Monday, 2 December 2013

Oshiomhole gives N2m to the widow he asked to ‘go and die’


Governor Adams Oshiomhole of Edo State, on Monday donated N2 million to Joy Ifije, the widow he insulted while on an inspection tour of the state.
 Mrs Ifije, who was invited to the Edo Government House by the governor, was also offered automatic employment by Mr Oshiomhole.,
The governor had invited the widow to personally apologise to her over his uncomplimentary remark that had generated controversies in the conventional and social media in the last few weeks.
In a video that went viral on social media networks, the governor was seen yelling at the widow when she tried to apologise for flouting the state’s street trading laws. The development generated wide condemnation and prompted the opposition Peoples Democratic Party (PDP) in the state to capitalise on the sentiments by donating N250,000 to the widow.
Receiving Mrs Ifije on Monday, the governor said: “Let me apologise to you for the way I spoke to you, I am very sorry about the statement. I have also realised that even in anger, one could still achieve the same result that he set out to without provocative outburst. I apologise from the bottom of my heart, but sometimes you get angry when people compromise your efforts.’’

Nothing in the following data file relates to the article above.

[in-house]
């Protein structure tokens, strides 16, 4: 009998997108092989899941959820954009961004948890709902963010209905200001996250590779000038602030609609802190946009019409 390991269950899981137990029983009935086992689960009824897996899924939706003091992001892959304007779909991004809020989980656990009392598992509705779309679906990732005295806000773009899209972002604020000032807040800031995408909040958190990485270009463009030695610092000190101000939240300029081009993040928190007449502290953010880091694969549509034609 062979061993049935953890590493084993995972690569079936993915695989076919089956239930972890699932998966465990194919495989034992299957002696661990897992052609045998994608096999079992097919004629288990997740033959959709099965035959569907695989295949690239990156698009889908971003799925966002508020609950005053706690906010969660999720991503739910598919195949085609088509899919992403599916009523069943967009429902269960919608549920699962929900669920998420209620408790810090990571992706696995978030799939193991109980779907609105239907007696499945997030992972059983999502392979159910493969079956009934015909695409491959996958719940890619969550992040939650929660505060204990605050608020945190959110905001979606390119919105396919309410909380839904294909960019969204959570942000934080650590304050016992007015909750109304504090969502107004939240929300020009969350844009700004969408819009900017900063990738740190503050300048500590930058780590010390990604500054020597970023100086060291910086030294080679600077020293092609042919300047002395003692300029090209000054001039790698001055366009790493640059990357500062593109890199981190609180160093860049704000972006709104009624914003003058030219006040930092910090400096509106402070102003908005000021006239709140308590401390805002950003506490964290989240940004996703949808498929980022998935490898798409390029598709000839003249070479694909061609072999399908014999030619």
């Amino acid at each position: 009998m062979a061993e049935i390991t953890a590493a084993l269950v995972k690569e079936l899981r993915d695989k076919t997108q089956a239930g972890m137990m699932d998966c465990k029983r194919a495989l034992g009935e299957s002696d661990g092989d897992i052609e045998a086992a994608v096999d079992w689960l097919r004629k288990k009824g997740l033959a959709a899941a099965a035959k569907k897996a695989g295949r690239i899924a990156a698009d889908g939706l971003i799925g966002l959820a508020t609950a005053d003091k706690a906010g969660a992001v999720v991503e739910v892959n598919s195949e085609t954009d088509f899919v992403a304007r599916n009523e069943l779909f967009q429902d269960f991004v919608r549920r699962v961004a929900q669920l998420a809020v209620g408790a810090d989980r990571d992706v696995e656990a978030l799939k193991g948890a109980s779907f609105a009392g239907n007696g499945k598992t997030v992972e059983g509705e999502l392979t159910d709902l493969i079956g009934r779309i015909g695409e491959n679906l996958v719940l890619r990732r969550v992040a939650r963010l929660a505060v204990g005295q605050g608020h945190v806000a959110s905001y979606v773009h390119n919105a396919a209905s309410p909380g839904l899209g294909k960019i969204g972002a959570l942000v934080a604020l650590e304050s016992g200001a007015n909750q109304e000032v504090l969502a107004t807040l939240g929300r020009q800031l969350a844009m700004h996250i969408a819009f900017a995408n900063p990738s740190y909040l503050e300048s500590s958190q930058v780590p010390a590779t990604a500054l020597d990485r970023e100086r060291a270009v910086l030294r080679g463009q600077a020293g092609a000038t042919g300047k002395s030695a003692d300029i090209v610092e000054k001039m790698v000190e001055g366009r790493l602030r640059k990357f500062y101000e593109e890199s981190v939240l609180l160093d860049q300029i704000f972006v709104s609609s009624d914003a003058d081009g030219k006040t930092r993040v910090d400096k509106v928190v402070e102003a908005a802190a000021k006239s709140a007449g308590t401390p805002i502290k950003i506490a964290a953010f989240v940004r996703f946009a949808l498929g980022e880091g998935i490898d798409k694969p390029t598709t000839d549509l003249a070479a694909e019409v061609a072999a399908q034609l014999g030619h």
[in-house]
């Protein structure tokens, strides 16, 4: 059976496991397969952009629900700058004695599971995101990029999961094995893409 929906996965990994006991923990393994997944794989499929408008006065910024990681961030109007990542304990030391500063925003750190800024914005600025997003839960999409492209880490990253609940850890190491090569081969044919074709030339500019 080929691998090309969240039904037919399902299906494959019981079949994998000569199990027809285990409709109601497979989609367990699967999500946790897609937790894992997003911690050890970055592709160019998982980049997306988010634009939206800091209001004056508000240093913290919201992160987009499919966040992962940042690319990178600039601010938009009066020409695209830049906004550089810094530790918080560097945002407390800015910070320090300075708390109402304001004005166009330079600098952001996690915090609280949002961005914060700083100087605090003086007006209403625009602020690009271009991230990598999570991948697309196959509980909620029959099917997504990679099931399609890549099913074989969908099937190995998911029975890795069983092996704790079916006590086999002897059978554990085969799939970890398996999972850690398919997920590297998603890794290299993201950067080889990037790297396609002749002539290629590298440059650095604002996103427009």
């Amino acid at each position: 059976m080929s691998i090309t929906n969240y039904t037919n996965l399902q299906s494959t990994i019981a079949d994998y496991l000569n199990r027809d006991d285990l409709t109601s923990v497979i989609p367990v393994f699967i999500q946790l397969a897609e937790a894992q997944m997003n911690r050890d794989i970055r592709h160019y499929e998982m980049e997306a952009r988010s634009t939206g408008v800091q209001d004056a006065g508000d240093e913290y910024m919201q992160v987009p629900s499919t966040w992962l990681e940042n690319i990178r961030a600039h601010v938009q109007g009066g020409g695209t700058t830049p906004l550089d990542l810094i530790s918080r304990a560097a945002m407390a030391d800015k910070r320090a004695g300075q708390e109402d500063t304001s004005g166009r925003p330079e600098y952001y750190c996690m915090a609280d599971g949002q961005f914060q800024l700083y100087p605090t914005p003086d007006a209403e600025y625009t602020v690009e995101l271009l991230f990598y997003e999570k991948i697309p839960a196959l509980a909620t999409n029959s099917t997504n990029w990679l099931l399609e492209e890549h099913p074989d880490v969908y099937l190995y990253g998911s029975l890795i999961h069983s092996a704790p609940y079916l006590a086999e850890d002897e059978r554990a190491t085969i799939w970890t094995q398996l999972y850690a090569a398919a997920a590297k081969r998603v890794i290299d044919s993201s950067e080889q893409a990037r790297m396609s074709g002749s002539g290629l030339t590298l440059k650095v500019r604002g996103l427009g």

He said that government was trying to change the face of the state capital by doing its best to make the city beautiful; adding that it was frustrating and bad for some people to truncate government efforts.
He stressed that trading on the road and walk ways could hinder free flow of traffic as well as cause accidents. He, therefore, appealed to the widow to join in the campaign against road and walkways trading.
The governor said that exposing consumables to unhygienic sanitary conditions could also cause ”disease and pose dangerous health hazards to humans”.
Mr Oshiomhole, who also announced the automatic employment to the widow, said that the employment would help her ease the burden of widowhood and give her children good and proper education.
He further assured the widow that his family would assist the widow’s second child in furthering his education, while also appealing to her to resist the temptation of law breaking.
Mrs Ifije had earlier apologised to the governor for her action. “I know I was wrong, that was why I quickly knelt down to beg when I realised I was face to face with the governor,” she said.
She promised to work with the state government in its campaign against street trading and obstruction.